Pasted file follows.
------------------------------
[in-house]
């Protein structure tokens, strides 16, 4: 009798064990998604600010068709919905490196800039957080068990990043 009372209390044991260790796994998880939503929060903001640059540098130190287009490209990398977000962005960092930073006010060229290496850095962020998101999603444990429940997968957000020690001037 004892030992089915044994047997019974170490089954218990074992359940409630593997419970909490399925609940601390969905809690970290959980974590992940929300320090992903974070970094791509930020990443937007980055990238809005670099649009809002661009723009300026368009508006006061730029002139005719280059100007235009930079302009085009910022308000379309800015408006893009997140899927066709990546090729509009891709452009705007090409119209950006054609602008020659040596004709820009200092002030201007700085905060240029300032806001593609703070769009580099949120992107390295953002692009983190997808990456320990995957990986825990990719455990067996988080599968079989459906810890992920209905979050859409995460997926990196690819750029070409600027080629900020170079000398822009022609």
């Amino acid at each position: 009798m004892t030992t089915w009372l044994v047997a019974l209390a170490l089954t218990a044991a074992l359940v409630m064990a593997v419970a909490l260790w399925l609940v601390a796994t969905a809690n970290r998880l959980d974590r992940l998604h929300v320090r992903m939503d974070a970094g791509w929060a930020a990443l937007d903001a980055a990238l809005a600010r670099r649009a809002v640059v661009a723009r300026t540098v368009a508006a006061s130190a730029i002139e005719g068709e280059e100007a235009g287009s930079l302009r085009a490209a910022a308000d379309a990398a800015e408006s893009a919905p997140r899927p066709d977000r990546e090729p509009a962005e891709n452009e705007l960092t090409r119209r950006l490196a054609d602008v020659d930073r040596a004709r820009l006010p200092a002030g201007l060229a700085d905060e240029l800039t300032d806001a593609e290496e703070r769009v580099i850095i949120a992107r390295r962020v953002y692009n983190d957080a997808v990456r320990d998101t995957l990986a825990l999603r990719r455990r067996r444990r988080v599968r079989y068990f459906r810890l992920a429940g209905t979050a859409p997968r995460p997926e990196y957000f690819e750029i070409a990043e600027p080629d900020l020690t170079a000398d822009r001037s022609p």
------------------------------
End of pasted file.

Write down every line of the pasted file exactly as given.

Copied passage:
[in-house]
């Protein structure tokens, strides 16, 4: 009798064990998604600010068709919905490196800039957080068990990043 009372209390044991260790796994998880939503929060903001640059540098130190287009490209990398977000962005960092930073006010060229290496850095962020998101999603444990429940997968957000020690001037 004892030992089915044994047997019974170490089954218990074992359940409630593997419970909490399925609940601390969905809690970290959980974590992940929300320090992903974070970094791509930020990443937007980055990238809005670099649009809002661009723009300026368009508006006061730029002139005719280059100007235009930079302009085009910022308000379309800015408006893009997140899927066709990546090729509009891709452009705007090409119209950006054609602008020659040596004709820009200092002030201007700085905060240029300032806001593609703070769009580099949120992107390295953002692009983190997808990456320990995957990986825990990719455990067996988080599968079989459906810890992920209905979050859409995460997926990196690819750029070409600027080629900020170079000398822009022609």
């Amino acid at each position: 009798m004892t030992t089915w009372l044994v047997a019974l209390a170490l089954t218990a044991a074992l359940v409630m064990a593997v419970a909490l260790w399925l609940v601390a796994t969905a809690n970290r998880l959980d974590r992940l998604h929300v320090r992903m939503d974070a970094g791509w929060a930020a990443l937007d903001a980055a990238l809005a600010r670099r649009a809002v640059v661009a723009r300026t540098v368009a508006a006061s130190a730029i002139e005719g068709e280059e100007a235009g287009s930079l302009r085009a490209a910022a308000d379309a990398a800015e408006s893009a919905p997140r899927p066709d977000r990546e090729p509009a962005e891709n452009e705007l960092t090409r119209r950006l490196a054609d602008v020659d930073r040596a004709r820009l006010p200092a002030g201007l060229a700085d905060e240029l800039t300032d806001a593609e290496e703070r769009v580099i850095i949120a992107r390295r962020v953002y692009n983190d957080a997808v990456r320990d998101t995957l990986a825990l999603r990719r455990r067996r444990r988080v599968r079989y068990f459906r810890l992920a429940g209905t979050a859409p997968r995460p997926e990196y957000f690819e750029i070409a990043e600027p080629d900020l020690t170079a000398d822009r001037s022609p």